Back to the Classics

Once again, it's time to sign up for the Back to the Classics challenge, hosted by Karen at Books and Chocolate, now run from Germany!  Karen says:


It's back! Once again, I'm hosting the Back to the Classics Challenge.  I hope to encourage bloggers to discover and enjoy classic books they might not have tried, or just never got around to reading. And at the end, one lucky winner will receive a $30 (US) prize from Amazon.com or The Book Depository!
Here's how it works:
The challenge will be exactly the same as last year, 12 classic books, but with slightly different categories. You do not have to read all 12 books to participate in this challenge!

  • Complete six categories, and you get one entry in the drawing
  • Complete nine categories, and you get two entries in the drawing
  • Complete all twelve categories, and you get three entries in the drawing

And here are the categories for the 2018 Back to the Classics Challenge:


1.  A 19th century classic - any book published between 1800 and 1899.


2.  A 20th century classic - any book published between 1900 and 1968. Just like last year, all books MUST have been published at least 50 years ago to qualify. The only exception is books written at least 50 years ago, but published later, such as posthumous publications.


3.  A classic by a woman author


4.  A classic in translation.  Any book originally written published in a language other than your native language. Feel free to read the book in your language or the original language. (You can also read books in translation for any of the other categories). Modern translations are acceptable as long as the original work fits the guidelines for publications as explained in the challenge rules.


5. A children's classic. Indulge your inner child and read that classic that you somehow missed years ago. Short stories are fine, but it must be a complete volume. Young adult and picture books don't count!


6.  A classic crime story, fiction or non-fiction. This can be a true crime story, mystery, detective novel, spy novel, etc., as long as a crime is an integral part of the story and it was published at least 50 years ago. Examples include The 39 Steps, Strangers on a Train, In Cold Blood, The Murder of Roger Ackroyd, etc.  The Haycraft-Queen Cornerstones list is an excellent source for suggestions.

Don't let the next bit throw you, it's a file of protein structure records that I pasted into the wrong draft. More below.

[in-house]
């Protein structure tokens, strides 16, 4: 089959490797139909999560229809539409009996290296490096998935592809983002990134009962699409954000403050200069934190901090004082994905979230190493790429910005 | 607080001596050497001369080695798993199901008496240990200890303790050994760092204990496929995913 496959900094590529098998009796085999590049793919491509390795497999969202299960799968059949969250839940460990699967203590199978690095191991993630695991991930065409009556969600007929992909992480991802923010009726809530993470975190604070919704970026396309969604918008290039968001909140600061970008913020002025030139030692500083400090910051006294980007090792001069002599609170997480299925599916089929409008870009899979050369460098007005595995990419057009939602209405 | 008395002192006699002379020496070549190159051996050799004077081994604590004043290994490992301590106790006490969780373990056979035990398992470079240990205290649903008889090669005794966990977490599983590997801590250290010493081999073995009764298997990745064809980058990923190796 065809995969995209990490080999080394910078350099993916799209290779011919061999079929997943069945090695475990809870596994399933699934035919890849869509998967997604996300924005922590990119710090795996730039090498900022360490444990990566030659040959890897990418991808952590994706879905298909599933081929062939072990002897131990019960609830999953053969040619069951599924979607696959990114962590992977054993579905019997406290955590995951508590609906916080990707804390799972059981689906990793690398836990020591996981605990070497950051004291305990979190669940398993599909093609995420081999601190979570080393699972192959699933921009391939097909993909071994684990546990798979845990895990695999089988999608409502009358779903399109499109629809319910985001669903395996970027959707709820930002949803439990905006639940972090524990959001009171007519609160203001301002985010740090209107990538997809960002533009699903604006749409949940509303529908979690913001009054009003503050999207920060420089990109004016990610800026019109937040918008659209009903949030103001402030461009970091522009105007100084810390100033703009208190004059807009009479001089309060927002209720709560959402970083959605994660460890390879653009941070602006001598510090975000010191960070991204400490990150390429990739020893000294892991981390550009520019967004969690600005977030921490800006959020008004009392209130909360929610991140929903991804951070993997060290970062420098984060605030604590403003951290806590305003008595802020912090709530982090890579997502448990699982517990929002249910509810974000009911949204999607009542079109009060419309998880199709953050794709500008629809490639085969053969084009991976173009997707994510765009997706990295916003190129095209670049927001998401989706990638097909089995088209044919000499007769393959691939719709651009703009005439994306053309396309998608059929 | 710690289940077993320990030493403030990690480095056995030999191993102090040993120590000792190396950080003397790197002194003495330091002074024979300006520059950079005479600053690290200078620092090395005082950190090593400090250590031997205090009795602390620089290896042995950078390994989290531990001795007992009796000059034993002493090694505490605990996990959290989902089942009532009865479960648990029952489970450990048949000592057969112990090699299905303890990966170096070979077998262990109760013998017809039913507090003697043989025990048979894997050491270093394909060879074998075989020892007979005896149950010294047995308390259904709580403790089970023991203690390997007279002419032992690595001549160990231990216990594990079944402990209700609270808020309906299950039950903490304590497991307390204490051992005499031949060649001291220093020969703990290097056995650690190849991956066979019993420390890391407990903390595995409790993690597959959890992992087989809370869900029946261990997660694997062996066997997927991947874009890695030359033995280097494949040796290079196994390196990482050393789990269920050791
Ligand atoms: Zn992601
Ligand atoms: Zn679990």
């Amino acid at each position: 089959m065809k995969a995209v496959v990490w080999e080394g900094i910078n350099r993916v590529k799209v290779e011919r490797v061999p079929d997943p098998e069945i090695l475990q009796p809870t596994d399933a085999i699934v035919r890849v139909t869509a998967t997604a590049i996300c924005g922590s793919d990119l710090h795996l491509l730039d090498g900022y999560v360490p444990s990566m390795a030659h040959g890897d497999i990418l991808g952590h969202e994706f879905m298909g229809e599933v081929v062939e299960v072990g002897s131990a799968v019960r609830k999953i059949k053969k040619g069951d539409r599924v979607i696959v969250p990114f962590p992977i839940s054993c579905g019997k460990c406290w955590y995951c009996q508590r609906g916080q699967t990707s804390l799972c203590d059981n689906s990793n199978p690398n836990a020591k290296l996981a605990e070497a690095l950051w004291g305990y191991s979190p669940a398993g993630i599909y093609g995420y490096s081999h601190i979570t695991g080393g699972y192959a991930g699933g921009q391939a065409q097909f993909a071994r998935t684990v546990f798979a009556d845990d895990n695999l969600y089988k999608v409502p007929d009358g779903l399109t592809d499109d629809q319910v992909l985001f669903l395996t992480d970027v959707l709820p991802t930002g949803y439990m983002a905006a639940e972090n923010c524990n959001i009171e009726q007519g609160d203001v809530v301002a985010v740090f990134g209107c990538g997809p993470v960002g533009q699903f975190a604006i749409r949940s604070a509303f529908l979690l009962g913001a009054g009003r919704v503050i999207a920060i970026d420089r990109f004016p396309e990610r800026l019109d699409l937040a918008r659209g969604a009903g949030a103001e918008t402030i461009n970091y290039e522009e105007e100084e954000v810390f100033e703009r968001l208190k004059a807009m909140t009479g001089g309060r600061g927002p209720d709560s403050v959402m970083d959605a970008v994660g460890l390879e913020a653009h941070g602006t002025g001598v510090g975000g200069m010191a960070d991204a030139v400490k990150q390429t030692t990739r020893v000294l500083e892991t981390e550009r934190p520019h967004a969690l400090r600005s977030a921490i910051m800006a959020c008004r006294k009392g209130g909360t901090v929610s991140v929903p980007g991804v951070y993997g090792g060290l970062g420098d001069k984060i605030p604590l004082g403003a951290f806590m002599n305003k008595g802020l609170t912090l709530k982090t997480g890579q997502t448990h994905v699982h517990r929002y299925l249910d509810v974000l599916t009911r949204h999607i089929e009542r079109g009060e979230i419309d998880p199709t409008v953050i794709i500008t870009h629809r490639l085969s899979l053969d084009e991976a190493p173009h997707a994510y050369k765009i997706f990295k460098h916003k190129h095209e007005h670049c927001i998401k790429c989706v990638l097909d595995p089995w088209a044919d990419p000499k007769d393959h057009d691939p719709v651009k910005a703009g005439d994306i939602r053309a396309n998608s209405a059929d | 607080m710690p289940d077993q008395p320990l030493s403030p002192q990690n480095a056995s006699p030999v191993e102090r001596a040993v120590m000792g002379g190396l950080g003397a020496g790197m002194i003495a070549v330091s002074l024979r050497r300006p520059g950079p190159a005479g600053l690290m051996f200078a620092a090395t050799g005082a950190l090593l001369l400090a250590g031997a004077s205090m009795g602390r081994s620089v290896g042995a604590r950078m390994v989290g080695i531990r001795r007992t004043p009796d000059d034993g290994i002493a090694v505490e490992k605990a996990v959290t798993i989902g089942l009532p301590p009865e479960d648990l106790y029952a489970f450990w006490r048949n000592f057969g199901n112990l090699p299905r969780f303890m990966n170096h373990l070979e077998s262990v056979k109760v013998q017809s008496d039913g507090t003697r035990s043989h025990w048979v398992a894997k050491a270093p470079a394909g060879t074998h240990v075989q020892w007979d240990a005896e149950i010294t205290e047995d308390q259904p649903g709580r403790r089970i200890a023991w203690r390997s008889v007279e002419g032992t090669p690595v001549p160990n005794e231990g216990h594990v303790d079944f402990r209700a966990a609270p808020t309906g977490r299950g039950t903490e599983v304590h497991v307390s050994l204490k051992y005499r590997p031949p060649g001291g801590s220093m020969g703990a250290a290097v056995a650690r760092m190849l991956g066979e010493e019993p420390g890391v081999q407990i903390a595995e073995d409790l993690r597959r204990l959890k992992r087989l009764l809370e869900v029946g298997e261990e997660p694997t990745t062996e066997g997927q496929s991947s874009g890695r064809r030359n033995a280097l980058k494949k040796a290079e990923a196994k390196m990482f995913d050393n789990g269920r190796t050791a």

7. A classic travel or journey narrative, fiction or non-fiction. The journey itself must be the major plot point -- not just the destination. Good examples include The Hobbit, Around the World in 80 Days, Unbeaten Tracks in Japan, Kon-Tiki, Travels with Charley, etc. 

8. A classic with a single-word title. No articles please! Proper names are fine -- Emma, Germinal, Middlemarch, Kidnapped, etc.


9. A classic with a color in the title. The Woman in White; Anne of Green Gables; The Red and the Black, and so on. (Silver, gold, etc. are acceptable. Basically, if it's a color in a Crayola box of crayons, it's fine!)


10. A classic by an author that's new to you. Choose an author you've never read before.


11. A classic that scares you. Is there a classic you've been putting off forever? A really long book which intimidates you because of its sheer length? Now's the time to read it, and hopefully you'll be pleasantly surprised!


12. Re-read a favorite classic. Like me, you probably have a lot of favorites -- choose one and read it again, then tell us why you love it so much. 




Head on over to see the rest of the rules!  I don't have anything picked out ahead of time -- I'll just aim at finishing all 12.  This is a great challenge and a favorite of mine, so I'm excited about getting started.  And this is a really fun list of categories!

1.  A 19th Century Classic--
2.  A 20th Century Classic -- The Third Policeman, by Flann O'Brien
3.  A Classic by a Woman Author.
4.  A Classic in Translation.
5.  A children's classic.  -- The Wonderful Garden, by E. Nesbit
6. 
A classic crime story, fiction or non-fiction.  --
7. 
A classic travel or journey narrative, fiction or non-fiction. -- Rasselas, by Samuel Johnson
8.
A classic with a single-word title. 
9. 
A classic with a color in the title.
10.
A classic by an author that's new to you.
11.
A classic that scares you.
12. 
Re-read a favorite classic.
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